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Connections between the national electricity systems have been historically developed in parallel to each country’s internal networks. Initially, the connections sought foreign support in case a failure affecting the reliability of the national electricity supply should occur. However, it has been shown that connections are not only useful for exceptional situations, but that they offer outstanding benefits also under normal operating conditions: power plant daily production optimization, better opportunities for use of renewable energies, creation of competition, and improvement of the supply conditions.

These were the objectives of the new connection between France and Spain, operational since 2015, which brings both countries even closer, and represents a significant step towards a more integrated Europe from an energy point of view. The new ±320 kV line doubles the power exchange capacity prior to the connection and goes from 1,400 to 2,800 MW, a jump which will allow for a greater incorporation of renewable energies to the European network, and which adds supply solidity and reliability, not only in Spain and France, but throughout the EU.

Prior to the construction of the new connection, surplus wind production generated in Spain could not be exported to the rest of the continent due to the limitations of the four high-voltage power lines connecting France and Spain (Arkale-Argia, Hernani-Argia, Biescas-Pragnères, and Vic-Baixas.) With the new infrastructure, electricity is no longer circulating between both countries through "back roads" but rather through a "multiple lane highway", which facilitates the incorporation of clean energy - the generation of which is less stable, and is subject to weather conditions - without putting the supply at risk. As it operates within the European electricity system, one of the largest networks in the world, the leeway for action is greater in case of a supply failure both in France and in Spain.

The European Union recommends promoting the electric connection capacity between its States. France exchanges electricity with six countries of the Union, but Spain, conditioned by its geographical location, has been traditionally considered as an "energy island". The connection between Baixas and Santa Llogaia brings Spain closer to the 2002 EU recommendation that a State’s connection capacity be at least 10% of the country’s total electricity generation. The importance of the connection between Baixas and Santa Llogaia transcends, therefore, the cross-border level, and is a key element for the development of the European energy policy.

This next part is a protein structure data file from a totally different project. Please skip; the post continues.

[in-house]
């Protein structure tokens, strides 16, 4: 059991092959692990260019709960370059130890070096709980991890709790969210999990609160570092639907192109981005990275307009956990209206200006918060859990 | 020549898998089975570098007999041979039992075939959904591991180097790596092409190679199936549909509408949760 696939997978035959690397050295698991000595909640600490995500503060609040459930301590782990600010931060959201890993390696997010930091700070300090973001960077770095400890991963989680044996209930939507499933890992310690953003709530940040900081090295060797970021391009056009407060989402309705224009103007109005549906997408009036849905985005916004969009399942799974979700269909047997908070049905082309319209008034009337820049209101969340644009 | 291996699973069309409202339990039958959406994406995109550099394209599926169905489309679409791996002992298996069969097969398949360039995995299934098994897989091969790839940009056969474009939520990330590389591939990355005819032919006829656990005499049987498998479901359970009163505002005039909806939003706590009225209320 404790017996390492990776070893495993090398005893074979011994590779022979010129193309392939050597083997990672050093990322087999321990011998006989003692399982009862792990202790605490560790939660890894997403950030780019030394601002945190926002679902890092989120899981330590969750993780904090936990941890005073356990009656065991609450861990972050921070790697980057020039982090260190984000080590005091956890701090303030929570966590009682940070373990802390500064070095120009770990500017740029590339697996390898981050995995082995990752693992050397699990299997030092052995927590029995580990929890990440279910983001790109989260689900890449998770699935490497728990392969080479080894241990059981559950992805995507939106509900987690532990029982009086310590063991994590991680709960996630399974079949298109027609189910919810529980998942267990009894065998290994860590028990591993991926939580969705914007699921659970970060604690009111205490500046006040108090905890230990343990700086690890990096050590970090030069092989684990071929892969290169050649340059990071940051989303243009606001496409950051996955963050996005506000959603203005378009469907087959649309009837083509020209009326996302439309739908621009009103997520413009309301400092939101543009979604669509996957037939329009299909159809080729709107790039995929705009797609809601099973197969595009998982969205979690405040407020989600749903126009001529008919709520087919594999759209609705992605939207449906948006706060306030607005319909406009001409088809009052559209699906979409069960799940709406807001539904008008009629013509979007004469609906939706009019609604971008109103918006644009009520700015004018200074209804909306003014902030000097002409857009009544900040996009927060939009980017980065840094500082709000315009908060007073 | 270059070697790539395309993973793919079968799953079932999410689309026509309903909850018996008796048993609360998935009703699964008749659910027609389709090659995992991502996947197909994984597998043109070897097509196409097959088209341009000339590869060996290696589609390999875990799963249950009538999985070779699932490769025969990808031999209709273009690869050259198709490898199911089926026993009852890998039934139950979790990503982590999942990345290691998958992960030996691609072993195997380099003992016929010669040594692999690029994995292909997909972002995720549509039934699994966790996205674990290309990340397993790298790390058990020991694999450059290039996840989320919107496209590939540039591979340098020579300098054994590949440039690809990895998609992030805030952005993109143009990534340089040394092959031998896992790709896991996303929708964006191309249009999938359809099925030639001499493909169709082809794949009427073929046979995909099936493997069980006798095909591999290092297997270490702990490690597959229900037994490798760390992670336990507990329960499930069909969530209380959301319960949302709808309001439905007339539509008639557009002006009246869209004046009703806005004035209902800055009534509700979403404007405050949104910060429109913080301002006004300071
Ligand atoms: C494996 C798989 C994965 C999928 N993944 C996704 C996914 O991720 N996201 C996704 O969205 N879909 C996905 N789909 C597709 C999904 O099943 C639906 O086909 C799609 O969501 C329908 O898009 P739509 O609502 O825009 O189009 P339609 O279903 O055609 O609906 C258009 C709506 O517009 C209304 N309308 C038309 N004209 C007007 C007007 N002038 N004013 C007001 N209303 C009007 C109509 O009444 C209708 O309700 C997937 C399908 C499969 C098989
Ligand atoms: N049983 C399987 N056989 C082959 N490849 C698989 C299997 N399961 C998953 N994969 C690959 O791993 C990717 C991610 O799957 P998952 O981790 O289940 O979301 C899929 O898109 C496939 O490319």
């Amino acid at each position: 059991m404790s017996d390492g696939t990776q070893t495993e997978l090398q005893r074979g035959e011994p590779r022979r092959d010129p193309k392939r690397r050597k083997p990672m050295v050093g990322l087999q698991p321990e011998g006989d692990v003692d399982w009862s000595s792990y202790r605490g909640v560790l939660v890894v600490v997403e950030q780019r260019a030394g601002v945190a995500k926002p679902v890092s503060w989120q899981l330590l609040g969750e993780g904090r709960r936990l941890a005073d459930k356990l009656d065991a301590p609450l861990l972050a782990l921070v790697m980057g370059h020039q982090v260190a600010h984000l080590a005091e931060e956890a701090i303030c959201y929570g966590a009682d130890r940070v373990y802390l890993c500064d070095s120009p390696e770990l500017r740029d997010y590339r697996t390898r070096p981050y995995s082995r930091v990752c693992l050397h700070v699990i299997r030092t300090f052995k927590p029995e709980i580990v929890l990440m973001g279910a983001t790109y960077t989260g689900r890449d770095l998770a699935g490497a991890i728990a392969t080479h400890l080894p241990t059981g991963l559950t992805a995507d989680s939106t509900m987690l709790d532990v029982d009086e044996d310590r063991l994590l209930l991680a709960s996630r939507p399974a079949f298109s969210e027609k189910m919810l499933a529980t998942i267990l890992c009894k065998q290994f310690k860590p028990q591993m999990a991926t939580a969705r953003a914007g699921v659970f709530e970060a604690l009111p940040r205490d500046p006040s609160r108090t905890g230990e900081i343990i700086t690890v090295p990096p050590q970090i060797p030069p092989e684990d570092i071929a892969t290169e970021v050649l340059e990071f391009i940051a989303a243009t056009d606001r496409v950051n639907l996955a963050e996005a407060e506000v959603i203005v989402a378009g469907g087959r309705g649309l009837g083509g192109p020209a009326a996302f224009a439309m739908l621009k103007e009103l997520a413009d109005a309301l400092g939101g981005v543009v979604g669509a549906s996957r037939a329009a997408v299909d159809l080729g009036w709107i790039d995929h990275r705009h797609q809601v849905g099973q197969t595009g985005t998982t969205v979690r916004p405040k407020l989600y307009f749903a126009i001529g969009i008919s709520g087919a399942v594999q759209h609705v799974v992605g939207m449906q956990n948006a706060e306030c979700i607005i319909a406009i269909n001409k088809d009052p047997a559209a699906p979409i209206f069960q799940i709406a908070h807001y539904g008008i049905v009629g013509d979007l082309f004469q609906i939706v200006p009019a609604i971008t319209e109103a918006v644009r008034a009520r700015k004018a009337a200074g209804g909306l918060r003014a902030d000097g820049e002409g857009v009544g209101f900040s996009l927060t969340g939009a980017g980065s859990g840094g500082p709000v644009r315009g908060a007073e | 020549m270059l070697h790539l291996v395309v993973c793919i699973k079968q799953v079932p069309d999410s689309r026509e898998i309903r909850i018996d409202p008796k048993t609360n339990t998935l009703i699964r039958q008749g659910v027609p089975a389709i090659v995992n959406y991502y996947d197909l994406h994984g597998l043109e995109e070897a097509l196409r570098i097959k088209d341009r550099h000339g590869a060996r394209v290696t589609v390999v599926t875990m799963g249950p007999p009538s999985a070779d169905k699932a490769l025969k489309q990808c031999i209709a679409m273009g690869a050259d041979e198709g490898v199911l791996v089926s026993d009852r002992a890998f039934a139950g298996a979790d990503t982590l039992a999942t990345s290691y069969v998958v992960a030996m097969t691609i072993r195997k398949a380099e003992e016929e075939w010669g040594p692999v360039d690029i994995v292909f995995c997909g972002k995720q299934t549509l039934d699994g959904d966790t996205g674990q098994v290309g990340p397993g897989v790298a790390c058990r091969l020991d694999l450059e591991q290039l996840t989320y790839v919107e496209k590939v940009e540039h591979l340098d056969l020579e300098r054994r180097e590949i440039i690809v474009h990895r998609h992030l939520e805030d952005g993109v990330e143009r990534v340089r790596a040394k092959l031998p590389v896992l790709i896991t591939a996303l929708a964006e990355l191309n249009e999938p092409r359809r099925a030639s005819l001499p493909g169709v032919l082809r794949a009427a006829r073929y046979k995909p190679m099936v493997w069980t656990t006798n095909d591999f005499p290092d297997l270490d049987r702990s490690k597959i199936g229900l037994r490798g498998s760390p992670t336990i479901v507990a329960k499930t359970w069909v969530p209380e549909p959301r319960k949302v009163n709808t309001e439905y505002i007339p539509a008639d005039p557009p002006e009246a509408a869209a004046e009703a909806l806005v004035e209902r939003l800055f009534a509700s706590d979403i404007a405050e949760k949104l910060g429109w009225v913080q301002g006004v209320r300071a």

Reliability of the supply

International connections are very important in order to ensure the reliability of electric supply in countries, as they allow for the export of energy when there is high production and low demand (e.g., at night) and vice versa. It is also possible to import electricity when demand surges take place, or when any electric system malfunction happens. The network works as a mutuality: the bigger it is, the smaller the risk.

The connection capacity increase between France and Spain, thanks to the line Baixas-Santa Llogaia, is bringing solidity to the whole of the European electricity network and is, therefore, increasing the resistance to potential risks and incidents, which is a remarkable improvement in the supply quality and reliability of both countries and, specifically, of the l’Empordà and Roussillon areas.

The electricity exchange increase between France and Spain also contributes for the European system to be more efficient and less energy is wasted, with fewer leaks.


European electricity market

One of the benefits of the connections is that they extend the electricity market, in this European case, which allows for a cost reduction in the generation of electric power. Because the network is expanded, the transportation and generation optimum is greater.

The line between Baixas and Santa Llogaia therefore favors the energy exchange between Spain and France, and as a result, stimulates the integration of the electricity markets, which allows for the electric energy price adjustment between the Iberian Peninsula and the rest of Europe.

Renewable energy

Spain and France have made a commitment in recent years for the promotion of renewable energy, especially wind-powered energy, thus contributing to the 2020 European Union energy objective - a 20% reduction in CO2 emissions, a 20% improvement in energy efficiency, and have 20% of energy consumption from renewable sources.

The increase in renewable energy production, the generation of which is very variable and geographically dispersed, requires a high connection level that gives the system flexibility. As the exchange capacity increases, the total volume of renewable production that the network is able to integrate in reliable conditions is also increased.

The inclusion in the European system of cleaner energy, from renewable sources, is only possible if we are connected. As it is not yet possible to store the energy, a back-up is needed for when renewables (variable due to their very nature) do not generate the expected energy in a State of the Union and that State needs to reinforce the supply.

The connection between Baixas and Santa Llogaia, because it expands the power exchange capacity, facilitates the renewable energy system integration. Only with the back-up of a solid and sufficiently meshed network is it possible to continue incorporating renewable energy, which are cheaper and free of CO2 emissions.

According to Entso-E, thanks to the connection and a greater incorporation of renewable energy to the system, about one million tons of CO2 will not be discharged into the atmosphere annually.


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